Walking down the trail, you’re bound to see someone with their gear sprawled out everywhere at some point or another. Chances are good, they accidentally packed their food too far down and it’s lunchtime, or maybe the weather is looking ominous and their rain gear went in before everything else.
No matter the reason, you want to avoid putting yourself in this situation. Learning how to pack a backpack properly not only makes you a stone-cold efficient hiker who never stops unless they want to, but it will also quickly save your sanity and back. Your backpack is your home, and we all know how a messy home can drive anyone mad.
Nobody blames you for being unsure about what to put where. There are a lot of parts on a hiking backpack, and there are even more pieces that you’re trying to cram inside it. Packing your backpack is an art form that even Marie Kondo would get frustrated doing if she broke into working with backpacking gear. Let’s take out all of the difficulties and get straight to the basics, so you can quickly become an expert.
All the Compartments
Picking up a backpacking bag for the first time can be overwhelming. There are straps dangling every which way and what seems like hundreds of pockets. Each little part of the bag has its own name, and figuring out how to pack a backpack starts at learning exactly what hikers refer to each one of these as.
Our own brains are exactly where we go when we need something, and we need it fast. This is the exact same when we are talking about the brain of your backpack.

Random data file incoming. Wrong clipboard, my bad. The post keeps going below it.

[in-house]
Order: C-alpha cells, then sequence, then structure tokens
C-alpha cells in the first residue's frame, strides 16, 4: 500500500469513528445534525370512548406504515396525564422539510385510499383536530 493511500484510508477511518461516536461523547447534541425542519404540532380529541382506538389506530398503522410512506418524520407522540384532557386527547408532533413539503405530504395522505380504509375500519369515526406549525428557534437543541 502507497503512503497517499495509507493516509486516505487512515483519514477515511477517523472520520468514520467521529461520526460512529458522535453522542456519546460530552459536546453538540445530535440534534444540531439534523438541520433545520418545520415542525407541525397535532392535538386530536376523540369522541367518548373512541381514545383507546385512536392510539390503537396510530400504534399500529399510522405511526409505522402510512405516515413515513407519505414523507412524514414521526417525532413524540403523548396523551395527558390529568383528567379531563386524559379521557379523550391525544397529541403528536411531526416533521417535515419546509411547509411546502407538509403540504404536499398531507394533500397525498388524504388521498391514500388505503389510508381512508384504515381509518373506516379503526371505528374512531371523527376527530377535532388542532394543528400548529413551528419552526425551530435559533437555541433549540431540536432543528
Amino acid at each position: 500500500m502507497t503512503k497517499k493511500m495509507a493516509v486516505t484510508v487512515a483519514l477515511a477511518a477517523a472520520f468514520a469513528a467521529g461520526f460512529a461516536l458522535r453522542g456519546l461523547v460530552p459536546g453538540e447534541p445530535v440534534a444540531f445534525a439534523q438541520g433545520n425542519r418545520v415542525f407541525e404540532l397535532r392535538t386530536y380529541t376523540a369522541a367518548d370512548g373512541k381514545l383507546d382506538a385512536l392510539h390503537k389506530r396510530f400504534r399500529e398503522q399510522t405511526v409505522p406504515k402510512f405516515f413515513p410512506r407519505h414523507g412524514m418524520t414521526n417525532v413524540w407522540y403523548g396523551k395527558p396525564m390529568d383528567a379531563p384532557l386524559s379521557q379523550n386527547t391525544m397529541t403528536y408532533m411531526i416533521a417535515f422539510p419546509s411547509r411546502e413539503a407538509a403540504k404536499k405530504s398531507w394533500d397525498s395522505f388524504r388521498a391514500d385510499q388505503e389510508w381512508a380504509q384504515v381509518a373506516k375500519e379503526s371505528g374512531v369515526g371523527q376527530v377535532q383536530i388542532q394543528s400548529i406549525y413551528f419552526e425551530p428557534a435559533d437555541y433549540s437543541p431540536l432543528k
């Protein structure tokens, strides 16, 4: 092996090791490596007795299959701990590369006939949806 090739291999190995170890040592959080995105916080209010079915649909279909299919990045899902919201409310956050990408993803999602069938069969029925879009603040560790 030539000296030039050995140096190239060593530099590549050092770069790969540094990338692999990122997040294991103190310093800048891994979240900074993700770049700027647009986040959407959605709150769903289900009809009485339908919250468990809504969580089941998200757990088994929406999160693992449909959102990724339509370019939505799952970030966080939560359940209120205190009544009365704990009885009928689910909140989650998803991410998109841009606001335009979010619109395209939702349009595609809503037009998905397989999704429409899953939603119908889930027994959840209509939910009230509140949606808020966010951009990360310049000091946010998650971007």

The backpack’s brain refers to the top “lid” that closes down over the opening to the main compartment of the backpack. Often, it has one to two different zippered pockets up on top. This is the prime spot for keeping your most often-needed pieces of gear. For example, my brain always has any emergency medication, a couple of small snacks, my water filter, a first aid kit, sunscreen, and any navigation tools (compass or maps).
If you ever hear anyone refer to their “subconscious” when talking about their backpack, they are referring to the part just underneath the brain when you open it up. It’s not a spot many people use, but some, like me, enjoy the name enough to say it sometimes.
The front pouch is either on the exterior of the backpack or is put on in the form of a zippered pocket on the front. You’ll find backpacks with many different versions of a front pouch. Lightweight and minimalistic packs have mesh pockets that resemble a water bottle holder and don’t often hold much gear.
This kangaroo pouch is a great place for shoving anything that’s gotten wet, like a rain jacket or rain cover, during the last period of rain and you don’t want it in with all of your dry gear. It keeps the water outside and separates, all while keeping it secure.
The front pouch often has accessory pockets or tool loops that can help you strap trekking poles or ice axes to the bag. A haul loop here will help you to handle most packs on your next trip with ease.
Hip Belt Pouch
The hip belt pouch is the quickdraw of the backpacker’s pack. These are any items that you need in a flash and can have them ready within seconds. For me, this is where I keep my headlamp, a knife or multitool, any lip balm, and a snack or two.
When I’m walking and the dark starts to settle in, or I feel the wind chapping my lips, or when a quick bit of hunger strikes, I don’t want to stop. The hip belt pouches make it so I don’t need to. For me, these are an absolute must on a pack.